The week ahead
28/2 – Nationality and Borders bill scrutinised in the House of Lords; Eating Disorder Awareness Week begins; 1/3 – Home secretary Priti Patel to overhaul unexplained wealth orders; annual rail fare increase across UK; meteorological spring starts, 2/3 – Louis de Zoysa appears charged with murder of Sergeant Matt Ratana, 3/3 – By-election in Birmingham Erdington, triggered by Labour MP Jack Dromey’s death; one year since Sarah Everard’s abduction, 4/3 – Annual Million Women Rise march to highlight violence against women and girls
28/2 – Emmanuel Macron expected to announce presidential candidacy, fifth session of UN Environment Assembly in Kenya; 49th session of the UN Human Rights Council in Geneva, 1/3 – Shrove Tuesday / Mardi Gras celebrations; UAE assumes UN Security Council presidency for March; Nato secretary general Jens Stoltenberg visits Poland, 2/3 – Federal Reserve chair Jay Powell testifies to House Committee on Financial Services; Russian Federation Council meets in Moscow; Ash Wednesday, 3/3 – first meeting of Schengen Council of home affairs ministers in Brussels; documents due from Donald Trump for Trump Organization investigation by New York State attorney general, 4/3 – Paralympic winter games start in Beijing; former US secretary of state Mike Pompeo to give speech in Taiwan, 5/2 – National People’s Congress annual plenary session in Beijing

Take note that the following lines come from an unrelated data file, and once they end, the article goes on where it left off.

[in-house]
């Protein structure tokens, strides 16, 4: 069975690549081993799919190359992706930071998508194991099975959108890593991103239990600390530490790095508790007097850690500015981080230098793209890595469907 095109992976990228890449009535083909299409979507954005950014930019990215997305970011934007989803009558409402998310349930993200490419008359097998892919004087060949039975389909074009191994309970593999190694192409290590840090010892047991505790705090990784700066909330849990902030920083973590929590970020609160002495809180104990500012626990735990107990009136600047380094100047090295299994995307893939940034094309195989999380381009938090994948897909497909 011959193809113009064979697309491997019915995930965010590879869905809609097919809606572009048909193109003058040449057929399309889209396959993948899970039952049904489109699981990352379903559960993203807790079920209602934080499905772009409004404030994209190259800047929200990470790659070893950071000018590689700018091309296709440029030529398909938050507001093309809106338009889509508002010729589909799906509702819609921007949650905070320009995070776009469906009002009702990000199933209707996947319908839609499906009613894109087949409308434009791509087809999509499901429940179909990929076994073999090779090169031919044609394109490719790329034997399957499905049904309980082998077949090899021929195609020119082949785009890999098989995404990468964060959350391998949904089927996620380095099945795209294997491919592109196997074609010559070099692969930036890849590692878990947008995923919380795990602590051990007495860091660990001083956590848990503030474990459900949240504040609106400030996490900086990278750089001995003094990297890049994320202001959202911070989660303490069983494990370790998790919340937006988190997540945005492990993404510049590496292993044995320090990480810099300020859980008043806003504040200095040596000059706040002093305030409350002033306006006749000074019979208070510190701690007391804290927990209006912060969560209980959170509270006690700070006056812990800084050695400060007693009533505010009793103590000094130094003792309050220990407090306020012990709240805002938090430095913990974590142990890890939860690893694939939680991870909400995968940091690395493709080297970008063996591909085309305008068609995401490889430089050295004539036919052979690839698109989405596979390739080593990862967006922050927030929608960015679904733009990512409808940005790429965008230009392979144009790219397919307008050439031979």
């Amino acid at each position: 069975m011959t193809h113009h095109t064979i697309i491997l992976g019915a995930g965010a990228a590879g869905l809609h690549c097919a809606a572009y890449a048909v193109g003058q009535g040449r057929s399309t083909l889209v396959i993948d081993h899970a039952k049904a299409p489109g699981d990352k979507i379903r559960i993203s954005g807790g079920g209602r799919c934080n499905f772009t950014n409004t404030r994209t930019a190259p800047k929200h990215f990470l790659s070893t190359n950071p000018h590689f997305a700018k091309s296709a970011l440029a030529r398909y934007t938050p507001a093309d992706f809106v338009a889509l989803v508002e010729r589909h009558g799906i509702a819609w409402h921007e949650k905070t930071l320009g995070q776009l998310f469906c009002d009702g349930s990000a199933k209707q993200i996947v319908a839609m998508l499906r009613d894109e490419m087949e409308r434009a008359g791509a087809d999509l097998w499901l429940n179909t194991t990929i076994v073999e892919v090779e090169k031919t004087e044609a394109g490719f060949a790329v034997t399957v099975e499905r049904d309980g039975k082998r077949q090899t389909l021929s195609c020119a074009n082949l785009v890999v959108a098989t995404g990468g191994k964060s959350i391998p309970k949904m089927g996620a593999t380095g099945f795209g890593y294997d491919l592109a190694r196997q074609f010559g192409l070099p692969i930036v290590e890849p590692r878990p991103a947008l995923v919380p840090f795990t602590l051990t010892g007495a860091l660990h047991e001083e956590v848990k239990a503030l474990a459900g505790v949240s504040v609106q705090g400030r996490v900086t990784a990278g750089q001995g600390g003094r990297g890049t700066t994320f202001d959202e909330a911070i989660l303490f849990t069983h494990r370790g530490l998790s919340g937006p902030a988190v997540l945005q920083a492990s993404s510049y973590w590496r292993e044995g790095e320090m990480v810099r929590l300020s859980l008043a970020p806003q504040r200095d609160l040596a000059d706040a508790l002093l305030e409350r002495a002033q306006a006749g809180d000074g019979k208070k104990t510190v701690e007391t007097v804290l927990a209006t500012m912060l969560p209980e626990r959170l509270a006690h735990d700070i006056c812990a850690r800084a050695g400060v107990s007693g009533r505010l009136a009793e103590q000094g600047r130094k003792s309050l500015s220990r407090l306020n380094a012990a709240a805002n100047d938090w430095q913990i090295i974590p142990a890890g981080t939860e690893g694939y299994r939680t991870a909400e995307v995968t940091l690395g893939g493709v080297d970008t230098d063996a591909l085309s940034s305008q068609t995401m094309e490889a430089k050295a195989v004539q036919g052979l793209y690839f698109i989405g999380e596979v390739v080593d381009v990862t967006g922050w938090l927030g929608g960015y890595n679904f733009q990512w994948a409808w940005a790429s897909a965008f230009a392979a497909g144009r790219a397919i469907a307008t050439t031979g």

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With additional reporting by Phoebe Davis.
Photographs Marcus Yam/LA Times/Getty Images, Maxar/GettyImages, Sergey Bobok/AFP via Getty Images
in the tortoise app today
Lebedev: Lord of Siberia
Door after door in Britain has been opened for Evgeny Lebedev, all the way to the House of Lords. Who has opened them, and why?